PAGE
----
Independent Student Newspaper Since 1969

The Badger Herald

Independent Student Newspaper Since 1969

The Badger Herald

Independent Student Newspaper Since 1969

The Badger Herald


Who’s No. 1? UW, OSU to find out

[media-credit name=’JEFF SCHORFHEIDE/Herald photo’ align=’alignright’ width=’336′]Notebook_JS[/media-credit]Wisconsin's victory over Penn State, coupled with No. 1 Florida losing at Vanderbilt 83-70 later that afternoon, very likely sets up a No.1 versus No. 2 battle Sunday when the Badgers travel to Columbus to face Ohio State. The contest could very well be the deciding factor as to who wins the Big Ten conference and who will have the nation's No. 1 ranking heading into conference tournaments.

While UW is aware that the huge matchup looms, they are also quick to remember that before it can play for the conference and national No. 1 spot on Sunday, there is a trip to Michigan State Tuesday, where the Badgers will have to deal with a very hostile Breslin Center crowd.

"Our destiny is in our own hands. That's what I thrive off of," Tucker said. "It's going to be tough. We don't want to jump too far ahead and say we have Michigan State and Ohio State. We want to take care of Michigan State, get that done, and then knock down Ohio State."


Tucker said that for all Wisconsin has done thus far, how it handles the tough three-game stretch to end the conference regular season — at Michigan State, at Ohio State and Michigan State again at home — will define UW's season.

"This will tell the tale of this Wisconsin team this year," Tucker said. "Everything we do from here will add to our legacy. I'm accepting the challenge and … the rest of my teammates are, too. We aren't putting too much pressure on ourselves. We don't want to lose again."

Although the challenge is harrowing, Tucker and the Badgers are still very self-assured about their chances with the league title on the line.

"I feel very confident. There's no doubt in my mind that we can go in there and win," Tucker said of the two road trips. "We aren't worried. We just have to make sure we hold our end of the bargain and we need to take care of what we do best."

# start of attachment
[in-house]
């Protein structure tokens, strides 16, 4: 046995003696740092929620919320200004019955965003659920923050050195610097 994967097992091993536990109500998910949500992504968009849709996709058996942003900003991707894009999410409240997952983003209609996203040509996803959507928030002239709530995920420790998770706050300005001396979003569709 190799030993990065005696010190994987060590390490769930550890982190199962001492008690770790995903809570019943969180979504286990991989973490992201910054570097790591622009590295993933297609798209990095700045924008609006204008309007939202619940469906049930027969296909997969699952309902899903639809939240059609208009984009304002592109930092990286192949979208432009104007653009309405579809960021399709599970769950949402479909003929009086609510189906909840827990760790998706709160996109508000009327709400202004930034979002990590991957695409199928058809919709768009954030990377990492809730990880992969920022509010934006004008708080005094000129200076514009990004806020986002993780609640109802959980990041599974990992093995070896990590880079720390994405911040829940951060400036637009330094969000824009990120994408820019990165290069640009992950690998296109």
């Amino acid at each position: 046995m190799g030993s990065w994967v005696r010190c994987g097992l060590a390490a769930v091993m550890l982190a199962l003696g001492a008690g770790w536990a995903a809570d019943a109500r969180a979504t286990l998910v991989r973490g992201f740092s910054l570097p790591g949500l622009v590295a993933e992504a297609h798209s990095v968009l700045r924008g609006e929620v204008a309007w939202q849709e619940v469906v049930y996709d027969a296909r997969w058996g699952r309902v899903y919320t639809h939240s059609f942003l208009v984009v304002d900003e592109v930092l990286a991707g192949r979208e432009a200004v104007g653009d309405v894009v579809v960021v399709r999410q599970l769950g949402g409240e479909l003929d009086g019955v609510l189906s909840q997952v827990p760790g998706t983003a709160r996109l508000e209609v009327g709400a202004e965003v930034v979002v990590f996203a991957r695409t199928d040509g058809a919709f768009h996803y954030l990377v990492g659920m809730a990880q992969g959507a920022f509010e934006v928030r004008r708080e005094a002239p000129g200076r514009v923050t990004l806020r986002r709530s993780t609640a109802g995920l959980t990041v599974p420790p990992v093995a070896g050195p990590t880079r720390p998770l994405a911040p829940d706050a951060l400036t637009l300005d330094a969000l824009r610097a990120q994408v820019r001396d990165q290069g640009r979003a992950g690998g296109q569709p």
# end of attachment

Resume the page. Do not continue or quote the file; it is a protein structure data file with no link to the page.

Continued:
Bench brigade

Wisconsin's depth has been an advantage over opponents all season long, as the Badgers have eight players who average 14 or more minutes and commonly play 10 players as part of the regular rotation. That depth was on display yet again Saturday, as UW's bench outscored Penn State's 25-2.

"That's what we have to do to be a great team," Tucker said. "We have to have contributions from everyone and that's good because we are getting it from different people."

Leading the way for bench scorers was freshman point guard Jason Bohannon, who scored a career-high 11 points. Bohannon credited the encouragement from head coach Bo Ryan to take advantage from the view from the bench.

"Coming off the bench you get a kind of feel for the game," Bohannon said. "We get to see what they like to do."

Bohannon pointed out that while the scoring might not always be so prodigious from the Badger reserves, the effort and other contributions will always be consistent.

"Some days [the scoring] will be there, some days it won't, but we just have to go out there and play the way we know how to and have to play hard," Bohannon said.

He's a Stiems-maniac

While Wisconsin reserve Greg Stiemsma only tallied two points on the day, he was another facet of UW's bench production Saturday. In only 12 minutes of work Stiemsma dished out a team-high five assists and blocked two shots.

"Those are pretty good numbers, aren't they?" Ryan said.

Stiemsma was the perfect example of the Wisconsin inside-outside game, as passes that went into the post often were quickly bounced back to wide-open Badgers on the perimeter. Ryan was hardly surprised by Stiemsma's productivity in finding open jump shooters.

"He can pass. He works at it," Ryan said. "He just needs to keep gaining the confidence and get comfortable."

The only downside to Stiemsma's performance? A turnover in the first half, when the 6-foot-10 center tried to thread the needle and, from the free-throw line, attempted to zip a pass to Marcus Landry standing under the basket. The pass was intercepted by Penn State's Geary Claxton.

"The Penn State guy kind of set him up," Ryan sympathized, with a wry smile. "You see there are nice people at Randolph that wouldn't do that to him, but what he doesn't realize is that there are guys out there that are trying to sucker him into making that pass. Can you imagine that?"

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